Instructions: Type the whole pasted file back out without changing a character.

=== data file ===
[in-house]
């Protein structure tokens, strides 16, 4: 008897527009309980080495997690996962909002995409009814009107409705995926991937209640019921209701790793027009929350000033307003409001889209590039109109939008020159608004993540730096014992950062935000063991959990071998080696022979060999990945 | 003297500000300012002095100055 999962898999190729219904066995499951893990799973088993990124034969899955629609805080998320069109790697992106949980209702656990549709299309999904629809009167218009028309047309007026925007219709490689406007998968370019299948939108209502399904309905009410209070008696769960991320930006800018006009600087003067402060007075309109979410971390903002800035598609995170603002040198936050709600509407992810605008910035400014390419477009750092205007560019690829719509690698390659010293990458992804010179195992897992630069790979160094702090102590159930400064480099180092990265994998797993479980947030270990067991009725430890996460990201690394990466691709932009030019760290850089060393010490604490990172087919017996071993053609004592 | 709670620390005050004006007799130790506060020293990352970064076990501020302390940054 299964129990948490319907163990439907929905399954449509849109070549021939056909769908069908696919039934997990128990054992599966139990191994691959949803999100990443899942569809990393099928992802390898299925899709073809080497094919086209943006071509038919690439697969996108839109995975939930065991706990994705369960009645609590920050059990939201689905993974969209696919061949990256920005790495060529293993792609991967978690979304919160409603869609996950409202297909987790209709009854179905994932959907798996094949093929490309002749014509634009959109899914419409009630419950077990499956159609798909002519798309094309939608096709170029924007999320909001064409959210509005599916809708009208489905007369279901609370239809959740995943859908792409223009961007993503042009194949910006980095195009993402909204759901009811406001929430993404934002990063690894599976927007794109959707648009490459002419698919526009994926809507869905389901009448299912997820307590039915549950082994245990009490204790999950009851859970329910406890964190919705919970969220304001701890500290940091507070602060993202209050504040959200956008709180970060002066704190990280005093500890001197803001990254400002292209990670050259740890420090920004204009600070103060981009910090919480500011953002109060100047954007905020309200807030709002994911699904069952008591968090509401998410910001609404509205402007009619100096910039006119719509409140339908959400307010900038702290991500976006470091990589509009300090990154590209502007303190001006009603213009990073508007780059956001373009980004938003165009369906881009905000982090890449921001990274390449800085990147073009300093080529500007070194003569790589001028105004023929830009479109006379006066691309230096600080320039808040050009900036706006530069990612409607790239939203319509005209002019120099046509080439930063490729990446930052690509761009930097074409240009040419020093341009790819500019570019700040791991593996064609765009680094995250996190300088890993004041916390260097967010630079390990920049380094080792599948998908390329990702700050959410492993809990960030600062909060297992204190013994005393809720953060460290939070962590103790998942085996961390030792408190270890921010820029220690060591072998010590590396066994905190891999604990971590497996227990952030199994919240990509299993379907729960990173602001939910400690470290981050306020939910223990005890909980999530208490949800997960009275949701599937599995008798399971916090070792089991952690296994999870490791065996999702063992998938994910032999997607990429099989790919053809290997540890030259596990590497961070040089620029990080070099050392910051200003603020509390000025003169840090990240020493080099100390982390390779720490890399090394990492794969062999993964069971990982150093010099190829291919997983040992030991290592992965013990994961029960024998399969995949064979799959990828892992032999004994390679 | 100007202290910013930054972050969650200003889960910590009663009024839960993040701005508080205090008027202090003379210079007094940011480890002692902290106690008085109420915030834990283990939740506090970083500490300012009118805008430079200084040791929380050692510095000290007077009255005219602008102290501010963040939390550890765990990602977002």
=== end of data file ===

[in-house]
């Protein structure tokens, strides 16, 4: 008897527009309980080495997690996962909002995409009814009107409705995926991937209640019921209701790793027009929350000033307003409001889209590039109109939008020159608004993540730096014992950062935000063991959990071998080696022979060999990945 | 003297500000300012002095100055 999962898999190729219904066995499951893990799973088993990124034969899955629609805080998320069109790697992106949980209702656990549709299309999904629809009167218009028309047309007026925007219709490689406007998968370019299948939108209502399904309905009410209070008696769960991320930006800018006009600087003067402060007075309109979410971390903002800035598609995170603002040198936050709600509407992810605008910035400014390419477009750092205007560019690829719509690698390659010293990458992804010179195992897992630069790979160094702090102590159930400064480099180092990265994998797993479980947030270990067991009725430890996460990201690394990466691709932009030019760290850089060393010490604490990172087919017996071993053609004592 | 709670620390005050004006007799130790506060020293990352970064076990501020302390940054 299964129990948490319907163990439907929905399954449509849109070549021939056909769908069908696919039934997990128990054992599966139990191994691959949803999100990443899942569809990393099928992802390898299925899709073809080497094919086209943006071509038919690439697969996108839109995975939930065991706990994705369960009645609590920050059990939201689905993974969209696919061949990256920005790495060529293993792609991967978690979304919160409603869609996950409202297909987790209709009854179905994932959907798996094949093929490309002749014509634009959109899914419409009630419950077990499956159609798909002519798309094309939608096709170029924007999320909001064409959210509005599916809708009208489905007369279901609370239809959740995943859908792409223009961007993503042009194949910006980095195009993402909204759901009811406001929430993404934002990063690894599976927007794109959707648009490459002419698919526009994926809507869905389901009448299912997820307590039915549950082994245990009490204790999950009851859970329910406890964190919705919970969220304001701890500290940091507070602060993202209050504040959200956008709180970060002066704190990280005093500890001197803001990254400002292209990670050259740890420090920004204009600070103060981009910090919480500011953002109060100047954007905020309200807030709002994911699904069952008591968090509401998410910001609404509205402007009619100096910039006119719509409140339908959400307010900038702290991500976006470091990589509009300090990154590209502007303190001006009603213009990073508007780059956001373009980004938003165009369906881009905000982090890449921001990274390449800085990147073009300093080529500007070194003569790589001028105004023929830009479109006379006066691309230096600080320039808040050009900036706006530069990612409607790239939203319509005209002019120099046509080439930063490729990446930052690509761009930097074409240009040419020093341009790819500019570019700040791991593996064609765009680094995250996190300088890993004041916390260097967010630079390990920049380094080792599948998908390329990702700050959410492993809990960030600062909060297992204190013994005393809720953060460290939070962590103790998942085996961390030792408190270890921010820029220690060591072998010590590396066994905190891999604990971590497996227990952030199994919240990509299993379907729960990173602001939910400690470290981050306020939910223990005890909980999530208490949800997960009275949701599937599995008798399971916090070792089991952690296994999870490791065996999702063992998938994910032999997607990429099989790919053809290997540890030259596990590497961070040089620029990080070099050392910051200003603020509390000025003169840090990240020493080099100390982390390779720490890399090394990492794969062999993964069971990982150093010099190829291919997983040992030991290592992965013990994961029960024998399969995949064979799959990828892992032999004994390679 | 100007202290910013930054972050969650200003889960910590009663009024839960993040701005508080205090008027202090003379210079007094940011480890002692902290106690008085109420915030834990283990939740506090970083500490300012009118805008430079200084040791929380050692510095000290007077009255005219602008102290501010963040939390550890765990990602977002």